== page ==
Enough Power?

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Old 07-08-17, 01:04 PM
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Enough Power?

I am in the planning stages of trying to update my Water Heater in my condo. I am trying to replace it with an Electric Tankless Waterheater.

The electric tankless waterheater is 36kW and has max draw of 150 AMPs. (And side note that a gas tankless heater is not an option)

My main breaker panel is 150A. I have enough open slots for the electric water heater.

My main question is the main breaker panel sufficient (specifically in regards to the AMPs) to add the tankless water heater?
 
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Old 07-08-17, 01:10 PM
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Short answer: No.

You are not allowed to calculate usage assuming that you will have the discipline to not use much other stuff when someone is taking a shower and drawing from the electric tankless.

You need to do a load analysis.Rules and calculations are at the back of the NEC among other places I am not knowledgeable of. If the results, which include dedicating three watts for each square foot of living area, indicate need for a total of more than 150 amps (36,000 watts) then you need a new main panel and service entrance.
 
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Old 07-08-17, 01:10 PM
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Welcome to the forums!

There is no chance your electrical service will handle that size of a load. Being a condo I doubt you will be able to upgrade your service as you will need likely a new 320 amp service brought in. (I doubt a 200 amp would even be enough depending the other loads in the condo) I recommend looking at other options.
 
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Old 07-08-17, 01:36 PM
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That was sadly my assumption but I wanted to make sure before I discounted it. I appreciate the help!
 
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Old 07-08-17, 05:49 PM
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Some would consider a tankless a downgrade not an an upgrade. Especially in situations like yours. Just the $2000+ installation costs for a new service means you won't save any money over a reasonable time. When you do eventually begin to break even you will be hit with repair costs that won't be cheap. Of course if you live in a multi person household there will be complaints because water flow has to be throttled or the temperatures begin to feel not warm enough. Tankless can only heat the water adequately as long as the volume and flow rate are low enough.

Why do want to change to tankless? Is there a specific problem with the storage type WH you have. Maybe the pros can advise you on that. A fix without going tankless.
 
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Old 07-08-17, 11:05 PM
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I agree with Ray in that I would consider this a downgrade, and you certainly will not gain anything financially. But I do note that you were careful with your words and said "update", not "upgrade". Very appropriate choice of words.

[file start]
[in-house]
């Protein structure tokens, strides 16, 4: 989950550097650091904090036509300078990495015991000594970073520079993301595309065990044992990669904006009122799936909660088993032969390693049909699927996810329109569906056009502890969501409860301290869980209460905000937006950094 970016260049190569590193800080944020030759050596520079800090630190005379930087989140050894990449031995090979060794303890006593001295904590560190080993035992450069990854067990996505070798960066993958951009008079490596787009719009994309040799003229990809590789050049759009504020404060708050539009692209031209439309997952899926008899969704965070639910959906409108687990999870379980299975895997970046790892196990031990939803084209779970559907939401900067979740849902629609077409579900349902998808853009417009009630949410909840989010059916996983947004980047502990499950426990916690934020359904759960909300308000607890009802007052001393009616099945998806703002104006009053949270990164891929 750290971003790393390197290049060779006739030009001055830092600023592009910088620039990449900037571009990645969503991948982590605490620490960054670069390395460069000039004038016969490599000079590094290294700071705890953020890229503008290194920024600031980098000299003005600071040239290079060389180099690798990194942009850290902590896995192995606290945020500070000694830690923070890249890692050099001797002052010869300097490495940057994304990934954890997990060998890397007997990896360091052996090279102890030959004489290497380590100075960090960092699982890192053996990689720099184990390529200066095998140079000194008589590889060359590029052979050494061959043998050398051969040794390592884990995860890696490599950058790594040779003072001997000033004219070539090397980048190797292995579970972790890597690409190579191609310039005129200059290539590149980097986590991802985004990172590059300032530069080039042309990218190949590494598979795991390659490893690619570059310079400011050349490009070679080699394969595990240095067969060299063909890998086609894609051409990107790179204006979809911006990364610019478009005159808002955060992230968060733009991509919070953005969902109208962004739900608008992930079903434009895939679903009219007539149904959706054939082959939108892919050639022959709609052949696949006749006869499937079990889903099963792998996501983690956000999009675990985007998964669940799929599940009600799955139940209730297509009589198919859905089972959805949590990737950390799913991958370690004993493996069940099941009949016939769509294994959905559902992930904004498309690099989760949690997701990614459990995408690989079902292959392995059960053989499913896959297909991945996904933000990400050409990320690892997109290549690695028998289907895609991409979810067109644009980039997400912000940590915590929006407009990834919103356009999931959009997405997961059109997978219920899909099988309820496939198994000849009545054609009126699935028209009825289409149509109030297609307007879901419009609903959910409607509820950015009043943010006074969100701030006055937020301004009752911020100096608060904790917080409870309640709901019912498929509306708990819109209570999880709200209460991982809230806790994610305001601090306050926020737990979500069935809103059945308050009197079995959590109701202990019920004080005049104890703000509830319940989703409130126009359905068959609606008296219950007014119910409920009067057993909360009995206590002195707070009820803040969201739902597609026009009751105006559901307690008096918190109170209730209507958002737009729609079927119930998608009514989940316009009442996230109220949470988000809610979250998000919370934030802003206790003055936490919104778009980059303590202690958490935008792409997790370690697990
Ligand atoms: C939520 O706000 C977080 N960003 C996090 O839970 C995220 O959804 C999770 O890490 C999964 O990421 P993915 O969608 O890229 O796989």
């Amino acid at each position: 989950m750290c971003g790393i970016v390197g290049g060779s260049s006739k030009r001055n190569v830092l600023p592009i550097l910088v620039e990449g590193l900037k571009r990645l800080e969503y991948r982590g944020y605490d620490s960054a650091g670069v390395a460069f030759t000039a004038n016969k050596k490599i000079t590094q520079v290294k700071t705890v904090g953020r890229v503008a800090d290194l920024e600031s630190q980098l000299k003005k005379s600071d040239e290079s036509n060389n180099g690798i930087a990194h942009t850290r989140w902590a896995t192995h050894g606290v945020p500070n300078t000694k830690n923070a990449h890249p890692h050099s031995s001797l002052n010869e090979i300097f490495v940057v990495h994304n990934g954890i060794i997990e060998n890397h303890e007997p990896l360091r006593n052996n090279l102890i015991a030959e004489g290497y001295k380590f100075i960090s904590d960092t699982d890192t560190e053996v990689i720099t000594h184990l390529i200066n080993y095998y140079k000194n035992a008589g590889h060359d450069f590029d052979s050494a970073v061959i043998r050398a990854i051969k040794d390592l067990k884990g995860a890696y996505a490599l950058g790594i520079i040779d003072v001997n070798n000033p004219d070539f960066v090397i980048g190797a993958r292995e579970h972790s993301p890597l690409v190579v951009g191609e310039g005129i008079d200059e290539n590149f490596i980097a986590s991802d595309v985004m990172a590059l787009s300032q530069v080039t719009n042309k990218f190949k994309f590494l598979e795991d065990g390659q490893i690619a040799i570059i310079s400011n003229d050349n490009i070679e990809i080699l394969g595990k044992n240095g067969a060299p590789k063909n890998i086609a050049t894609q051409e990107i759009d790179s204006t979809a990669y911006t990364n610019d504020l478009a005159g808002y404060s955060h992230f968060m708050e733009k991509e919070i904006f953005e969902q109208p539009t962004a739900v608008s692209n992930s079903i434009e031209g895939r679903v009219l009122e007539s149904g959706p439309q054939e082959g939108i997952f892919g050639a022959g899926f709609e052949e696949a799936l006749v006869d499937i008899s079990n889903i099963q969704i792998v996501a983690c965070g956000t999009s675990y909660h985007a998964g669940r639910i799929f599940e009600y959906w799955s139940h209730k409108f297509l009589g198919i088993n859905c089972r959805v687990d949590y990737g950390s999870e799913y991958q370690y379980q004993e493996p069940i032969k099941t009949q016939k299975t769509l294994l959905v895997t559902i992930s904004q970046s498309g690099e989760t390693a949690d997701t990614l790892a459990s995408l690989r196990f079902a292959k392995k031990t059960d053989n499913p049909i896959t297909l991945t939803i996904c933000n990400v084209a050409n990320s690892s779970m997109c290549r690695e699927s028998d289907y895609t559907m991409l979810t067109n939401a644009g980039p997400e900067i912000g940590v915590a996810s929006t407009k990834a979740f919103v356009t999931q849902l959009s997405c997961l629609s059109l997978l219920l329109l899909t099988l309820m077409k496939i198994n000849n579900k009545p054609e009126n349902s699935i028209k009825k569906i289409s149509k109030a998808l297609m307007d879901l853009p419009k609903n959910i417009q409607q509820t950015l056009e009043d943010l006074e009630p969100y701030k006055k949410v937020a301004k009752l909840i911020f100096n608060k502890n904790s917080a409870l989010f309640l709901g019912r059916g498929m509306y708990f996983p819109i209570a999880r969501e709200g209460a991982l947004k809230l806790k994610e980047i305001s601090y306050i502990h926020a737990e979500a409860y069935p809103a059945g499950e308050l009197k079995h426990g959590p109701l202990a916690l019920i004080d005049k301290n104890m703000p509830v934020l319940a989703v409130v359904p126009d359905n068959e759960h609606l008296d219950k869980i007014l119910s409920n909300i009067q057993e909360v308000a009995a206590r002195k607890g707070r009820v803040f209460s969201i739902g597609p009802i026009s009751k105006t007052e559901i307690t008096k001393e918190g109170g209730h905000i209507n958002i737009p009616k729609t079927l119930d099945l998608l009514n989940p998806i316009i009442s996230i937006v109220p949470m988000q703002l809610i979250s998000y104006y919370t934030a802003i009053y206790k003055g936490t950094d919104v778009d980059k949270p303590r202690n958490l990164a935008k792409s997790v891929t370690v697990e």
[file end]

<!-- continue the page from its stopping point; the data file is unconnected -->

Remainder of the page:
If you like to take really long showers and find yourself running out of hot water, you can always crank up the temperature on your tank water heater which will solve the problem. Mine's hot enough to scald the devil himself and I could take an hour long shower if I wanted to. A bit wasteful, sure. But my electricity bill is not significantly different cost-wise at $0.115/kWh around here.

Some side benefits of tank-type heaters besides the obvious cost and ease-of-repair benefits: More and more utilities are switching to off-peak pricing, and with a tank you can take advantage of that. If the power goes out, you still have enough hot water for a shower the next day. Built-in emergency water supply for when the zombies take over.

I am dying to know what caused this desire to have a tankless. To the point where your only 2 options considered were tankless electric and tankless gas, with gas being impossible in your case. It almost seems like you want a tankless regardless of the cost, fuss, nor how well it's going to work. Why? Please tell me there's a nice looking sales girl in the tankless store or something like that!
 
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Old 07-10-17, 08:26 AM
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This may not be an option for you, but instead of using one powerful tankless heater in a central location, you could wire 240V under each sink cabinet and use one small tankless heater per bathroom/kitchen. The smaller ones are also much cheaper to purchase (around $500-600) and have an advantage where if one breaks, it doesn't take out all the hot water in your entire house.

I am not an expert, but I assume if your household only takes one shower at a time (on an average night), it would be use less power per month using multiple small systems because they won't be on all at once.

Now, your original question would still be valid because you need to make sure your panel has enough amperage in case all your tankless heaters get turned on at once (I thinkyou have to consider 100% usage, but I'm not sure):

Say each tankless heater uses 30 AMPs and you have 3 bathrooms, 1 kitchen, & 1 laundry room (5 locations that require hot water). 30 * 5 is 150 AMPS, so you're back to your original problem of not having enough power for 150 AMPS.
 
 

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